In the summer of 2014, Shell began quiet negotiations with the Port of Seattle to establish a winter home for its fleet of oil platforms and ships. Shell’s aim is to explore and drill for oil in the Chukchi Sea, in a geologic formation known as the Burger Prospect, where up to 1 million barrels of oil per day await exploitation.
This “opportunity” has opened up because of global warming, caused in part by the burning of fossil fuels. In 2014, summer sea ice was at its lowest levels ever and is expected to disappear altogether by 2020, making exploration easier. The planet’s loss is Shell’s gain.
In January 2015, the port inked a deal with no public debate and little opposition among Port Commissioners, claiming the inevitability of Shell finding a home for its fleet somewhere else if not Seattle.
On May 14, the gigantic Polar Explorer drilling rig arrived in the port, the first of a fleet of vessels that will ultimately number 25. But a loose coalition of environmental and Native American activists called “Shell No!” have no intention of giving the energy goliath a warm welcome, or accepting the inevitability of Arctic drilling. Their anger is directed not only at Shell and the arrival of their drilling rig, but at the Port and its shady manner of signing a deal, as well as at the Obama administration, which gave approval to drilling in the Arctic in the first place. Making the agreement even slimier than it already seems, at least one Port Commissioner up for reelection received campaign contributions from one of the marine services firms who stood to gain from Shell’s presence in Seattle.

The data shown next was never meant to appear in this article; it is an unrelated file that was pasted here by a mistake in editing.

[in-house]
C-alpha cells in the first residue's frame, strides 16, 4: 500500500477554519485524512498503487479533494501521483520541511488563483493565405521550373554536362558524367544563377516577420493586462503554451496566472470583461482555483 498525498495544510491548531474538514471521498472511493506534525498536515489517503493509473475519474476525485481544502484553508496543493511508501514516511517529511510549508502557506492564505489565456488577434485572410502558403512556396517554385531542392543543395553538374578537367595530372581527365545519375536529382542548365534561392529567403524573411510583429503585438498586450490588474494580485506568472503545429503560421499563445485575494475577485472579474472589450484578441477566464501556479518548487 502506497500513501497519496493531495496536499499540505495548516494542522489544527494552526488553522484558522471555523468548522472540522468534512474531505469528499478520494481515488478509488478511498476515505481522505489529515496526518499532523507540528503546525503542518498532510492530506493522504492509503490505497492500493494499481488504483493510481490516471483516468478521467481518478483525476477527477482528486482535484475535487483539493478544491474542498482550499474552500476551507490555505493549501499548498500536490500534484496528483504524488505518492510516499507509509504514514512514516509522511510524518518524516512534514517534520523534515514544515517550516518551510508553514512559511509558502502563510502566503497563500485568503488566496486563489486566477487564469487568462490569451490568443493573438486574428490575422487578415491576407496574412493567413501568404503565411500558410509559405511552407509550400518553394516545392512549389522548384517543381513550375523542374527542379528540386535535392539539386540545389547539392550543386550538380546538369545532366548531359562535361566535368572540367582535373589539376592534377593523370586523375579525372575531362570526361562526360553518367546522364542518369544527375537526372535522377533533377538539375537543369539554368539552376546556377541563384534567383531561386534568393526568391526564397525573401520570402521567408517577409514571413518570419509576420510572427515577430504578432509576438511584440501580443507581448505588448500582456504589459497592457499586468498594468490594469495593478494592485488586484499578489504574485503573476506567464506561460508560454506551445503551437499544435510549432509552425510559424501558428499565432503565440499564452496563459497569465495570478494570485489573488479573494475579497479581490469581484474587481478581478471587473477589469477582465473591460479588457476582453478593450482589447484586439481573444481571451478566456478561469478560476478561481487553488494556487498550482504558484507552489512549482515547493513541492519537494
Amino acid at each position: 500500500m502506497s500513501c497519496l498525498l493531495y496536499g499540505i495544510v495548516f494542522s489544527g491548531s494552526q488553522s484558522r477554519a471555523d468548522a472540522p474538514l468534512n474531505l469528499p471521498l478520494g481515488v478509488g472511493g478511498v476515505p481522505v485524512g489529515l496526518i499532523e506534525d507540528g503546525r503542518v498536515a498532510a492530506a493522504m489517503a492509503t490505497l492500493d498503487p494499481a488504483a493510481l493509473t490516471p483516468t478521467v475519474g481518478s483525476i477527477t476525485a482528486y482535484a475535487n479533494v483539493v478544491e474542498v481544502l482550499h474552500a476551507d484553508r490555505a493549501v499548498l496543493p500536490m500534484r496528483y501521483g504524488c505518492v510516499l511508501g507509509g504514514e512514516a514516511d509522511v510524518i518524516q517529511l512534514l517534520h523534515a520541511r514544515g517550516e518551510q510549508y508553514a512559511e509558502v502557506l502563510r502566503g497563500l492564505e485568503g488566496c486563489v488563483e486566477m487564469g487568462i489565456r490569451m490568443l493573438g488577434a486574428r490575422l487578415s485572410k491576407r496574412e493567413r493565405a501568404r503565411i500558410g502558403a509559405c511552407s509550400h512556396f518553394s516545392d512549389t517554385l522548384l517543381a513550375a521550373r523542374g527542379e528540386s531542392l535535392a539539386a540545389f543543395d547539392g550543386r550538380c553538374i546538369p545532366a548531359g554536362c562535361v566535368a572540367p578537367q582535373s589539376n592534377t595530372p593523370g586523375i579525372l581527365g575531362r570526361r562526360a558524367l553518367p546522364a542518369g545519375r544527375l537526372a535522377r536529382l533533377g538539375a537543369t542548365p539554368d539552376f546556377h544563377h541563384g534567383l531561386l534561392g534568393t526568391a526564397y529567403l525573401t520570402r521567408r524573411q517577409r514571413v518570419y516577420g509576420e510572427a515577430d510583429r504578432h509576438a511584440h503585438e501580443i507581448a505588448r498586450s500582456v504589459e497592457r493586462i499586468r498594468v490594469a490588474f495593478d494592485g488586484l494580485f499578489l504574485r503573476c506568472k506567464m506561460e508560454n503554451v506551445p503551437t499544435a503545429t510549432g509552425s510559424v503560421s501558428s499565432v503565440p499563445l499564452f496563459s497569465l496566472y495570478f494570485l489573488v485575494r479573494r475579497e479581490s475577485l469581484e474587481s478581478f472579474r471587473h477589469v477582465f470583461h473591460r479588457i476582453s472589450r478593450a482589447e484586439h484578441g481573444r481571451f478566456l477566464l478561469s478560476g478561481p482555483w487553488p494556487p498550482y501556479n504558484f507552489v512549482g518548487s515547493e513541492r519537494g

One method of disrupting operations was from the sea, as hundreds of “kayaktivists” banded their boats together around the drilling rig. Protestors also blocked operations from the land, and blocked the entrance to the Terminal for several hours. The Seattle City Council tried to slow Shell’s start up on a symbolic technicality, citing that the use permit for Terminal 5 was for cargo operations and not servicing of oil rigs. However, the penalty for lack of compliance to the permit is $500 a day, which is probably below the minimum ante in Shell executive’s weekly poker game.
Shell completed their preparations, and on June 15, the Shell fleet departed Seattle, but activists gathered on sea and land again to voice their opposition.
Determined opponents of Arctic drilling are sending a message to Shell that their operations in Seattle won’t be a stroll in the park. While Shell prefers Seattle because of available facilities, skilled labor and its strategic location, the multinational won’t hesitate moving to another locale if protestors cause a big enough stir. If Shell does relocate to another port for its winter home, let’s hope it receives the unfriendly welcome it deserves!
Retract all permissions for Arctic oil exploration and drilling!
Nationalize all forms of energy under workers control!
To listen to this and other articles from this issue, click here.